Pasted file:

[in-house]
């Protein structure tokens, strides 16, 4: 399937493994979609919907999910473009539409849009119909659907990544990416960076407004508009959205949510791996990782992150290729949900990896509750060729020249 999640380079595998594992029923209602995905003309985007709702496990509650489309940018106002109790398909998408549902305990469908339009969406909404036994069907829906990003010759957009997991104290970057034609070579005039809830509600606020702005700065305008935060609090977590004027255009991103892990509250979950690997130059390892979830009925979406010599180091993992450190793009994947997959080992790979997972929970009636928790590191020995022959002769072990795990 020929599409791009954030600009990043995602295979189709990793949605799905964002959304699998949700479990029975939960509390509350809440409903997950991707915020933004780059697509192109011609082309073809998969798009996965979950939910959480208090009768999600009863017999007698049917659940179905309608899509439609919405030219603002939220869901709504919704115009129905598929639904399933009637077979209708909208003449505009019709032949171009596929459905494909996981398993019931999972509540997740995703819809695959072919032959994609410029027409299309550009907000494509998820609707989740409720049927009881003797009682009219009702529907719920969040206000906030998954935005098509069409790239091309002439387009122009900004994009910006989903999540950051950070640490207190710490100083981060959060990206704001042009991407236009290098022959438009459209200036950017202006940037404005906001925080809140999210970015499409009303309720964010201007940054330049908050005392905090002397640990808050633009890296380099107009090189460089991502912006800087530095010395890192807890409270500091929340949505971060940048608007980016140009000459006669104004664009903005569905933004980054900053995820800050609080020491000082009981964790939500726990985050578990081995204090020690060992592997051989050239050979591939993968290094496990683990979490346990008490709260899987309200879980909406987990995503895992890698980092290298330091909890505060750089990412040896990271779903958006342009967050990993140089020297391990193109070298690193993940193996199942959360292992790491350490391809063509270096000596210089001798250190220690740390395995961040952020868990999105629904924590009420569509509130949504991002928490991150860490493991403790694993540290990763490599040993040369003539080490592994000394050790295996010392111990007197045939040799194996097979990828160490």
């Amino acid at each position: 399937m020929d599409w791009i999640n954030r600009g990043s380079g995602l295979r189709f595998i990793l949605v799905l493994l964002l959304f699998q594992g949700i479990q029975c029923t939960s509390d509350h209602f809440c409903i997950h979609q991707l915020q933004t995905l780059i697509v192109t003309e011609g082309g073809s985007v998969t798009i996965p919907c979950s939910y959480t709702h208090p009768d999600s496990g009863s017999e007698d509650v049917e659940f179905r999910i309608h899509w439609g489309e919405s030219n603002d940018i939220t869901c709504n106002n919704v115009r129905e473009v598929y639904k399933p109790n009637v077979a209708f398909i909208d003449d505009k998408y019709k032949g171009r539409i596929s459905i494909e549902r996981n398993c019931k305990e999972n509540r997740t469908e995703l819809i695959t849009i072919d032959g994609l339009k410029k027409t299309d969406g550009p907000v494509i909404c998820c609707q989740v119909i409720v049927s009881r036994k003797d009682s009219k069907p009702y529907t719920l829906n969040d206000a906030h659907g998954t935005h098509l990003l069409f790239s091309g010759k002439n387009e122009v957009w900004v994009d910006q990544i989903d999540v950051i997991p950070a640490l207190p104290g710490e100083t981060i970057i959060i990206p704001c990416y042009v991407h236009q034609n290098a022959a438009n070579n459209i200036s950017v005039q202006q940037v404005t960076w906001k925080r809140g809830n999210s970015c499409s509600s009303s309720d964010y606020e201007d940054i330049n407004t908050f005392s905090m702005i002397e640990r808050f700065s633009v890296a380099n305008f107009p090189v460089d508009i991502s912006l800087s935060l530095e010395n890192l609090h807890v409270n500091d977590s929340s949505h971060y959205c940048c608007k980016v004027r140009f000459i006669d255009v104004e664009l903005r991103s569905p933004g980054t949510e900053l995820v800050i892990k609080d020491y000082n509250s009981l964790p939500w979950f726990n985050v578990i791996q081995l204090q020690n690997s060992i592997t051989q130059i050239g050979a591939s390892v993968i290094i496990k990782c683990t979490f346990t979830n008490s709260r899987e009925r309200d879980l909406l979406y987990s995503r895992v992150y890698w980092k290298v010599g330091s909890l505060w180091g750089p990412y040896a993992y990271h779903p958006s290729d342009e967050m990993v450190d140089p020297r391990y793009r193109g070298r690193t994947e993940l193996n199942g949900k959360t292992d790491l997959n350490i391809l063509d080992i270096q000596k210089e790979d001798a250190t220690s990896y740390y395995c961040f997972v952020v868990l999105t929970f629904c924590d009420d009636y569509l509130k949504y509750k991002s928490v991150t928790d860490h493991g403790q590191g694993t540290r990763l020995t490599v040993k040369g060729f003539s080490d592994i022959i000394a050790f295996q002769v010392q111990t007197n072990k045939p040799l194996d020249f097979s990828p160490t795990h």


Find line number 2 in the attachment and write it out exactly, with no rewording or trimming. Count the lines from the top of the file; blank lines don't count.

């Protein structure tokens, strides 16, 4: 399937493994979609919907999910473009539409849009119909659907990544990416960076407004508009959205949510791996990782992150290729949900990896509750060729020249 999640380079595998594992029923209602995905003309985007709702496990509650489309940018106002109790398909998408549902305990469908339009969406909404036994069907829906990003010759957009997991104290970057034609070579005039809830509600606020702005700065305008935060609090977590004027255009991103892990509250979950690997130059390892979830009925979406010599180091993992450190793009994947997959080992790979997972929970009636928790590191020995022959002769072990795990 020929599409791009954030600009990043995602295979189709990793949605799905964002959304699998949700479990029975939960509390509350809440409903997950991707915020933004780059697509192109011609082309073809998969798009996965979950939910959480208090009768999600009863017999007698049917659940179905309608899509439609919405030219603002939220869901709504919704115009129905598929639904399933009637077979209708909208003449505009019709032949171009596929459905494909996981398993019931999972509540997740995703819809695959072919032959994609410029027409299309550009907000494509998820609707989740409720049927009881003797009682009219009702529907719920969040206000906030998954935005098509069409790239091309002439387009122009900004994009910006989903999540950051950070640490207190710490100083981060959060990206704001042009991407236009290098022959438009459209200036950017202006940037404005906001925080809140999210970015499409009303309720964010201007940054330049908050005392905090002397640990808050633009890296380099107009090189460089991502912006800087530095010395890192807890409270500091929340949505971060940048608007980016140009000459006669104004664009903005569905933004980054900053995820800050609080020491000082009981964790939500726990985050578990081995204090020690060992592997051989050239050979591939993968290094496990683990979490346990008490709260899987309200879980909406987990995503895992890698980092290298330091909890505060750089990412040896990271779903958006342009967050990993140089020297391990193109070298690193993940193996199942959360292992790491350490391809063509270096000596210089001798250190220690740390395995961040952020868990999105629904924590009420569509509130949504991002928490991150860490493991403790694993540290990763490599040993040369003539080490592994000394050790295996010392111990007197045939040799194996097979990828160490």